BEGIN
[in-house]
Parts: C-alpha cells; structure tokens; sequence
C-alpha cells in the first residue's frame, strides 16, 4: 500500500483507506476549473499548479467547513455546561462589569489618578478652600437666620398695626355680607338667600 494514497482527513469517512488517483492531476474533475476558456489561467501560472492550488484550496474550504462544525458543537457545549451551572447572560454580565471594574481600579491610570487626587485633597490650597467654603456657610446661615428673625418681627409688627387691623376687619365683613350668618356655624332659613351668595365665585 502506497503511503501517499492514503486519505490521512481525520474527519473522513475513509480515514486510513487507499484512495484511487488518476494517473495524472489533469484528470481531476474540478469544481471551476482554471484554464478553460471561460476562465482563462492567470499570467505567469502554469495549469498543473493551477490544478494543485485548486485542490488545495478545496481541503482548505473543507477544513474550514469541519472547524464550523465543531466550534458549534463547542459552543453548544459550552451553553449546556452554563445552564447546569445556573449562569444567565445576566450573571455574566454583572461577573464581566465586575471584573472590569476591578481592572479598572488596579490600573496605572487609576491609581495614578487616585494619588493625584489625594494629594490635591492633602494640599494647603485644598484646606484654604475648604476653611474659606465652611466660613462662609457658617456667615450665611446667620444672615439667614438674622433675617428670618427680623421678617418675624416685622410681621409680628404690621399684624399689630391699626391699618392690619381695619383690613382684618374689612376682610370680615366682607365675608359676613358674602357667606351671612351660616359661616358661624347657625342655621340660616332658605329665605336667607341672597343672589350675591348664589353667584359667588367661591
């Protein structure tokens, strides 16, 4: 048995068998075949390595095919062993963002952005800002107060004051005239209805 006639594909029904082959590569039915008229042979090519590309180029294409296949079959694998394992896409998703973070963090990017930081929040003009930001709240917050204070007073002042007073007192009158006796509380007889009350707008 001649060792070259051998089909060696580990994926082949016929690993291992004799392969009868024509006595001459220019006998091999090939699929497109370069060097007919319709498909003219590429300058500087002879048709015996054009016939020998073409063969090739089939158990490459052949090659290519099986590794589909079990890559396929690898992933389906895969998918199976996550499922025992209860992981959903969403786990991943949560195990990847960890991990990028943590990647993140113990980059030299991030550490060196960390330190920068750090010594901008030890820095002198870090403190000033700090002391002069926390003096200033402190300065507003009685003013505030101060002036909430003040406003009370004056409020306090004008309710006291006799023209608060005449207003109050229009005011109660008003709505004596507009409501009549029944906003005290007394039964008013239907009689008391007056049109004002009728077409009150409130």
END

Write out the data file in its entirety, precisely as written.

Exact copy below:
[in-house]
Parts: C-alpha cells; structure tokens; sequence
C-alpha cells in the first residue's frame, strides 16, 4: 500500500483507506476549473499548479467547513455546561462589569489618578478652600437666620398695626355680607338667600 494514497482527513469517512488517483492531476474533475476558456489561467501560472492550488484550496474550504462544525458543537457545549451551572447572560454580565471594574481600579491610570487626587485633597490650597467654603456657610446661615428673625418681627409688627387691623376687619365683613350668618356655624332659613351668595365665585 502506497503511503501517499492514503486519505490521512481525520474527519473522513475513509480515514486510513487507499484512495484511487488518476494517473495524472489533469484528470481531476474540478469544481471551476482554471484554464478553460471561460476562465482563462492567470499570467505567469502554469495549469498543473493551477490544478494543485485548486485542490488545495478545496481541503482548505473543507477544513474550514469541519472547524464550523465543531466550534458549534463547542459552543453548544459550552451553553449546556452554563445552564447546569445556573449562569444567565445576566450573571455574566454583572461577573464581566465586575471584573472590569476591578481592572479598572488596579490600573496605572487609576491609581495614578487616585494619588493625584489625594494629594490635591492633602494640599494647603485644598484646606484654604475648604476653611474659606465652611466660613462662609457658617456667615450665611446667620444672615439667614438674622433675617428670618427680623421678617418675624416685622410681621409680628404690621399684624399689630391699626391699618392690619381695619383690613382684618374689612376682610370680615366682607365675608359676613358674602357667606351671612351660616359661616358661624347657625342655621340660616332658605329665605336667607341672597343672589350675591348664589353667584359667588367661591
């Protein structure tokens, strides 16, 4: 048995068998075949390595095919062993963002952005800002107060004051005239209805 006639594909029904082959590569039915008229042979090519590309180029294409296949079959694998394992896409998703973070963090990017930081929040003009930001709240917050204070007073002042007073007192009158006796509380007889009350707008 001649060792070259051998089909060696580990994926082949016929690993291992004799392969009868024509006595001459220019006998091999090939699929497109370069060097007919319709498909003219590429300058500087002879048709015996054009016939020998073409063969090739089939158990490459052949090659290519099986590794589909079990890559396929690898992933389906895969998918199976996550499922025992209860992981959903969403786990991943949560195990990847960890991990990028943590990647993140113990980059030299991030550490060196960390330190920068750090010594901008030890820095002198870090403190000033700090002391002069926390003096200033402190300065507003009685003013505030101060002036909430003040406003009370004056409020306090004008309710006291006799023209608060005449207003109050229009005011109660008003709505004596507009409501009549029944906003005290007394039964008013239907009689008391007056049109004002009728077409009150409130």